First poster session held at 1983 Annual Meeting The Technology Transfer session was initiated in 1983 at the NMC 22nd Annual Meeting. The objectives were to share methods shown effective in bringing about adoption of NMC information and to communicate new ideas and concepts that may assist mastitis control. Since then, over 1,000 posters have been presented at NMC meetings.
milk sources with SCCs below 400,000 cells per milliliter. Also, the EU plans to interpret the rule as meaning that each individual farm involved be below 400,000. Other foreign and domestic buyers may put equally stringent regulations in place. Looking ahead, even a 400,000 upper limit may not satisfy all buyers. One fluid milk processor in the US wants its milk to contain no more than 250,000 cells per milliliter. One strong point of our industryâ€™s quality program is absence of any drug residues in milk. It is necessary for us to use medicine to treat our animals when they are not healthy. But no milk that has a drug residue is used for human consumption. This is especially important with current human-health concerns about some bacteria becoming resistant to some antibiotics. In the US, every tanker truckload of milk that arrives at a dairy plant is screened for the presence of antibiotic residues. The number of positive truckloads has been declining steadily for many years â€“ in 2010, it was 802 out of 3.2 million loads sampled or 0.025 percent. Any milk testing positive is deposed of. Milk quality also is important because mastitis likely is our industryâ€™s most costly disease. A study of five New York dairy farms put the cost of each clinical case of mastitis at $179. That included $115 through milk loss, $14 for greater death loss, and $50 attributed to treatment-associated costs. Pam Ruegg at the University of Wisconsin cites an estimate that subclinical mastitis costs the US dairy industry $1 billion per year. This would be due to lost milk production and lost milk quality premiums. Finally, producing milk of the highest quality possible simply is the right thing to do. It is right for the health and safety of consumers. It is right for dairy producers as business owners. And it is right for the animals under our care.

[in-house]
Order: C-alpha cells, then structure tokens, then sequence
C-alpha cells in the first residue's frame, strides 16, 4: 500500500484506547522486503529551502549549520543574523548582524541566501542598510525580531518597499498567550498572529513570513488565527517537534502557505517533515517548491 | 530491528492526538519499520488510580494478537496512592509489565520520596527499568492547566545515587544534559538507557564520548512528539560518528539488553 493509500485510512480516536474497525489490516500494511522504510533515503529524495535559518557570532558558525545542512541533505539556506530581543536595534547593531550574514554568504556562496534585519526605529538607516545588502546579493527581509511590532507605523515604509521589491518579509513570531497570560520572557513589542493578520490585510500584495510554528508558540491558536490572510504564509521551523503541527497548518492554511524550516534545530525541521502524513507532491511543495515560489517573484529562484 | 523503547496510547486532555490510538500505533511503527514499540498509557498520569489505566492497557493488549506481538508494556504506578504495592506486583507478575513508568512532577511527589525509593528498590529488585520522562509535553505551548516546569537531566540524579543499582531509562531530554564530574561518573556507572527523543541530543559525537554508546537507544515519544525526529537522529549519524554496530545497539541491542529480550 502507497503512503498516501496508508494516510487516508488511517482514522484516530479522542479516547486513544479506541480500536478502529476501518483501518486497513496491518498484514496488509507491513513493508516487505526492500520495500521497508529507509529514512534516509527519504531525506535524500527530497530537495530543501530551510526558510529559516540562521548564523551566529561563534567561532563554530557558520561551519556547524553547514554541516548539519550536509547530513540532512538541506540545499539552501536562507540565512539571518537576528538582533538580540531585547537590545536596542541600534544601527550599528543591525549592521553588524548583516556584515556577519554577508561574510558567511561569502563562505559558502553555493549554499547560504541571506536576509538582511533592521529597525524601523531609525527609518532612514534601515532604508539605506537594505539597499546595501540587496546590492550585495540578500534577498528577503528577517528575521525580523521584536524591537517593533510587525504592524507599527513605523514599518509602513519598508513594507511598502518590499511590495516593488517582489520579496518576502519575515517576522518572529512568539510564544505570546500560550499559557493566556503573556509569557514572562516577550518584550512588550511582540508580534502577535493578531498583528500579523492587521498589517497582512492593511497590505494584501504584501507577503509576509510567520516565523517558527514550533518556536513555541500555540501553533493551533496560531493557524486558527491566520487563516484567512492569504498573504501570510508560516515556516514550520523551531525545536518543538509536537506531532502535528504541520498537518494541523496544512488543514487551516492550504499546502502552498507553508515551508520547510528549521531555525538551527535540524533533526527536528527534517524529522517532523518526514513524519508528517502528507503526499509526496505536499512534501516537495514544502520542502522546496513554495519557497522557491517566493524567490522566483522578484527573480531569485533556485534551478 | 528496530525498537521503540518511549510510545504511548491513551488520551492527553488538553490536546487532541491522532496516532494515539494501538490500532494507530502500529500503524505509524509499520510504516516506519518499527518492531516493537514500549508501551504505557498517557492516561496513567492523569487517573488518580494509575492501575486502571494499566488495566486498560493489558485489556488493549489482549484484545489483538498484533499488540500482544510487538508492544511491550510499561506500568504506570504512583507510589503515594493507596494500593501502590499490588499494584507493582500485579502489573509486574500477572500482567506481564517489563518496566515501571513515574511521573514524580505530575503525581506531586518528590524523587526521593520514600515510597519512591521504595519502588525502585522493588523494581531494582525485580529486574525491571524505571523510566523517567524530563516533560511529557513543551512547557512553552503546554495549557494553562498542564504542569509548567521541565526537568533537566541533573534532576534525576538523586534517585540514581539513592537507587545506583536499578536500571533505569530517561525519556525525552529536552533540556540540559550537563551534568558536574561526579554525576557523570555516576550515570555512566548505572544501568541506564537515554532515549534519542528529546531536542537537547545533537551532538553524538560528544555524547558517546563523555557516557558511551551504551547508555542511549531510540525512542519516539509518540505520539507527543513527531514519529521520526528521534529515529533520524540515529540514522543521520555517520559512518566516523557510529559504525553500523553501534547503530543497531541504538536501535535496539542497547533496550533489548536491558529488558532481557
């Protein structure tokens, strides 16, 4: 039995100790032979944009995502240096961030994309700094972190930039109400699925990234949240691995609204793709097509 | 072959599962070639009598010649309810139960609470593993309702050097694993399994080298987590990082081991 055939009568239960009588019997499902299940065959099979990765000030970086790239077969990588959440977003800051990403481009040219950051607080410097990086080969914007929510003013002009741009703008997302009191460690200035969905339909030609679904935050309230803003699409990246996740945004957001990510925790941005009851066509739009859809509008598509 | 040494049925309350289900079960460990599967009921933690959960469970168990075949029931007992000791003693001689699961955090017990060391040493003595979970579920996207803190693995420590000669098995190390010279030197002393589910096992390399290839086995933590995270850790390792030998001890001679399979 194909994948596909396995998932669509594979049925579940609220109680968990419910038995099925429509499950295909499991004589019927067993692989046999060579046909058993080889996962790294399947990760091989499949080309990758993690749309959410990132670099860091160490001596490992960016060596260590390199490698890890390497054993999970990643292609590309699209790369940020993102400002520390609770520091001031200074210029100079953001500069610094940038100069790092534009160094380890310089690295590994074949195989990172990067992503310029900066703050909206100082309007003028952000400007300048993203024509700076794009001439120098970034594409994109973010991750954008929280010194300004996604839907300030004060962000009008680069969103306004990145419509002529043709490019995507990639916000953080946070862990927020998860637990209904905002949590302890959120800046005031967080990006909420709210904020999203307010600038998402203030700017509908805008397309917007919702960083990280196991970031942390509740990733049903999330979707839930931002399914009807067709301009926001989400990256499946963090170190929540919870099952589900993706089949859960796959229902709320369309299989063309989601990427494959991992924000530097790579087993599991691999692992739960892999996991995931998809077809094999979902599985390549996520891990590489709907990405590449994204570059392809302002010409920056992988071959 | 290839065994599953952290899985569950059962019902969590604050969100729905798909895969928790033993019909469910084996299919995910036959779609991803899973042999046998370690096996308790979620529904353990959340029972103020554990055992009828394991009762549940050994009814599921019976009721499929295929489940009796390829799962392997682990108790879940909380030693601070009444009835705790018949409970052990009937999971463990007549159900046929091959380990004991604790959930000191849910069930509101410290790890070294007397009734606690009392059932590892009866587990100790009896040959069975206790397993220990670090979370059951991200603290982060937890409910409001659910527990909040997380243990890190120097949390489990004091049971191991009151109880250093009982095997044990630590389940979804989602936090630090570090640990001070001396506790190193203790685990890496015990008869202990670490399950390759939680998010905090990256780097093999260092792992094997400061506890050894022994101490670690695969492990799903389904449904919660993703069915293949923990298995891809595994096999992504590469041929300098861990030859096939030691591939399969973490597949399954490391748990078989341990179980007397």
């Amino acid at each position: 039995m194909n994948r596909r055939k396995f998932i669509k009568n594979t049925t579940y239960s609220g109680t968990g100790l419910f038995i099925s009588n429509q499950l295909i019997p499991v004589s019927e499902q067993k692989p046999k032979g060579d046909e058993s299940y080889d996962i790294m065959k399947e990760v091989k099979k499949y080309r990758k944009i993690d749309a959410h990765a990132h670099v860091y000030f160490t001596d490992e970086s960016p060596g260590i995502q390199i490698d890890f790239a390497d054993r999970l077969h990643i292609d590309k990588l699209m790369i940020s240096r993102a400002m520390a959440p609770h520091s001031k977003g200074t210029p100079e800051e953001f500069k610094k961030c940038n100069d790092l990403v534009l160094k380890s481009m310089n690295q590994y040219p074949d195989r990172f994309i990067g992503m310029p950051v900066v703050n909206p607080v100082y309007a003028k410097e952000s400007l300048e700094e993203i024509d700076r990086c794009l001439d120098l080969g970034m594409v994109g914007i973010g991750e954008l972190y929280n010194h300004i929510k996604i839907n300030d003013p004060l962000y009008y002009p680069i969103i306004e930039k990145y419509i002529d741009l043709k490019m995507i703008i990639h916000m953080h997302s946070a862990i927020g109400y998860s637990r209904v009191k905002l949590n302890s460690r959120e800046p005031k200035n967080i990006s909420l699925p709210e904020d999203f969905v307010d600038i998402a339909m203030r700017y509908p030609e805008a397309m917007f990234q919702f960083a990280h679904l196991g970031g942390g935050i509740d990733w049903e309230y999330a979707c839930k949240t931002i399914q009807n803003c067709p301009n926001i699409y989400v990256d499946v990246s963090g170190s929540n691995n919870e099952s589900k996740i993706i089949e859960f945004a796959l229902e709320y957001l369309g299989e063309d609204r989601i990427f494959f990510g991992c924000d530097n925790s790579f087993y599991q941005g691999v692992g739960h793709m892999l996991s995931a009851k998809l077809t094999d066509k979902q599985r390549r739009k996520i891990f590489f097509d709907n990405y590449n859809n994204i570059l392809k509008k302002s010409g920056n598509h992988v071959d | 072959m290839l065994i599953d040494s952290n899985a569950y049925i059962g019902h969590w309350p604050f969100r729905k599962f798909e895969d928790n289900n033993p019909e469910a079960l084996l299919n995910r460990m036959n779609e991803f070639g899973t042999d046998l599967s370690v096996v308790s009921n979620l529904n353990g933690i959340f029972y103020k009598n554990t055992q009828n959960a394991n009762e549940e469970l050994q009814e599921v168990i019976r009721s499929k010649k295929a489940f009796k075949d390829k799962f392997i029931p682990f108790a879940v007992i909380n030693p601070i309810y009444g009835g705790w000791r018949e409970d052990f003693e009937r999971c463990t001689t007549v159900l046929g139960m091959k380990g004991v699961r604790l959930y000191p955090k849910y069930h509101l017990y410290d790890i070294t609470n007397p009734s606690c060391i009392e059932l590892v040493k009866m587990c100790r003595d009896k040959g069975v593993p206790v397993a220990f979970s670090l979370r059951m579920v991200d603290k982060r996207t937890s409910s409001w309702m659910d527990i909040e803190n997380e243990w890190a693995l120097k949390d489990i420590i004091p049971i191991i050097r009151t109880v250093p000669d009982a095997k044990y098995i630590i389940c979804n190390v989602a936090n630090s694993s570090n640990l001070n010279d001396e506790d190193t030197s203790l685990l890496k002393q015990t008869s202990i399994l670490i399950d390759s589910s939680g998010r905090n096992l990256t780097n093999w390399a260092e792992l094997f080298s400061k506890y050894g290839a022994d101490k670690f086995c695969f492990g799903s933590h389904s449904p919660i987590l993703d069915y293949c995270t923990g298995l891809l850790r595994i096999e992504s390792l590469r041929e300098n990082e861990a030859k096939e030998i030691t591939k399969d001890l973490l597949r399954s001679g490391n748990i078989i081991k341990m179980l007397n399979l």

50 Years of Milk Quality
Published on Jul 1, 2012
Published on Jul 1, 2012
This book is a collection of the past 50 years of mastitis control, milk quality, the history of the National Mastitis Council, personal rec...